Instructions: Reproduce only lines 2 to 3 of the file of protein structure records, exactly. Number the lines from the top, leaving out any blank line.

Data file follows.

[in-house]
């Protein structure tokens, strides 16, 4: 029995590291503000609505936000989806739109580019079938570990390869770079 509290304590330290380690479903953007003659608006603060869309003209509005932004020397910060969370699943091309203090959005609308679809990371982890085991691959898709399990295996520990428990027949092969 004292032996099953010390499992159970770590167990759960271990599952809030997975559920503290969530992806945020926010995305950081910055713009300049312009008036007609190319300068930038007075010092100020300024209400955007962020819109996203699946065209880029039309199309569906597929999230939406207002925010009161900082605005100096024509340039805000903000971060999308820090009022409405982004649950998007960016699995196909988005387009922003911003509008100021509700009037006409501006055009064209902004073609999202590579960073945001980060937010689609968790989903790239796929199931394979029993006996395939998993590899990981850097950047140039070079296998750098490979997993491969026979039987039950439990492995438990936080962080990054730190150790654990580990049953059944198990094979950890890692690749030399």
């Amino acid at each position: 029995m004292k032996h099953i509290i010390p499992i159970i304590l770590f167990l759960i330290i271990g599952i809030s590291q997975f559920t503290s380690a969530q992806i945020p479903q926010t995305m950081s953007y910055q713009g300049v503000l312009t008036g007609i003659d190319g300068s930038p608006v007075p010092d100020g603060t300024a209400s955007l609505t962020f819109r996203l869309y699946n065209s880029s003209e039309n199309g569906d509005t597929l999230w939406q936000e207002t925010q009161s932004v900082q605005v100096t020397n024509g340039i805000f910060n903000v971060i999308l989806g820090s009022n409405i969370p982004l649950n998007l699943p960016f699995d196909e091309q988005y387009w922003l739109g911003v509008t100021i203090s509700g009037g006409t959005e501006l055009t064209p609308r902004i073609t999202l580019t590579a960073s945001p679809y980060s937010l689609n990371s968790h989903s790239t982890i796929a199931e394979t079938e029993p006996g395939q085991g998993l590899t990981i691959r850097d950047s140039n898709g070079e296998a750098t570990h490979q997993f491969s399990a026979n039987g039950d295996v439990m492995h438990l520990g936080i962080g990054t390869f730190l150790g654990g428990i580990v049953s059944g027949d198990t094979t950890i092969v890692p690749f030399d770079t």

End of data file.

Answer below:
């Protein structure tokens, strides 16, 4: 029995590291503000609505936000989806739109580019079938570990390869770079 509290304590330290380690479903953007003659608006603060869309003209509005932004020397910060969370699943091309203090959005609308679809990371982890085991691959898709399990295996520990428990027949092969 004292032996099953010390499992159970770590167990759960271990599952809030997975559920503290969530992806945020926010995305950081910055713009300049312009008036007609190319300068930038007075010092100020300024209400955007962020819109996203699946065209880029039309199309569906597929999230939406207002925010009161900082605005100096024509340039805000903000971060999308820090009022409405982004649950998007960016699995196909988005387009922003911003509008100021509700009037006409501006055009064209902004073609999202590579960073945001980060937010689609968790989903790239796929199931394979029993006996395939998993590899990981850097950047140039070079296998750098490979997993491969026979039987039950439990492995438990936080962080990054730190150790654990580990049953059944198990094979950890890692690749030399």
């Amino acid at each position: 029995m004292k032996h099953i509290i010390p499992i159970i304590l770590f167990l759960i330290i271990g599952i809030s590291q997975f559920t503290s380690a969530q992806i945020p479903q926010t995305m950081s953007y910055q713009g300049v503000l312009t008036g007609i003659d190319g300068s930038p608006v007075p010092d100020g603060t300024a209400s955007l609505t962020f819109r996203l869309y699946n065209s880029s003209e039309n199309g569906d509005t597929l999230w939406q936000e207002t925010q009161s932004v900082q605005v100096t020397n024509g340039i805000f910060n903000v971060i999308l989806g820090s009022n409405i969370p982004l649950n998007l699943p960016f699995d196909e091309q988005y387009w922003l739109g911003v509008t100021i203090s509700g009037g006409t959005e501006l055009t064209p609308r902004i073609t999202l580019t590579a960073s945001p679809y980060s937010l689609n990371s968790h989903s790239t982890i796929a199931e394979t079938e029993p006996g395939q085991g998993l590899t990981i691959r850097d950047s140039n898709g070079e296998a750098t570990h490979q997993f491969s399990a026979n039987g039950d295996v439990m492995h438990l520990g936080i962080g990054t390869f730190l150790g654990g428990i580990v049953s059944g027949d198990t094979t950890i092969v890692p690749f030399d770079t």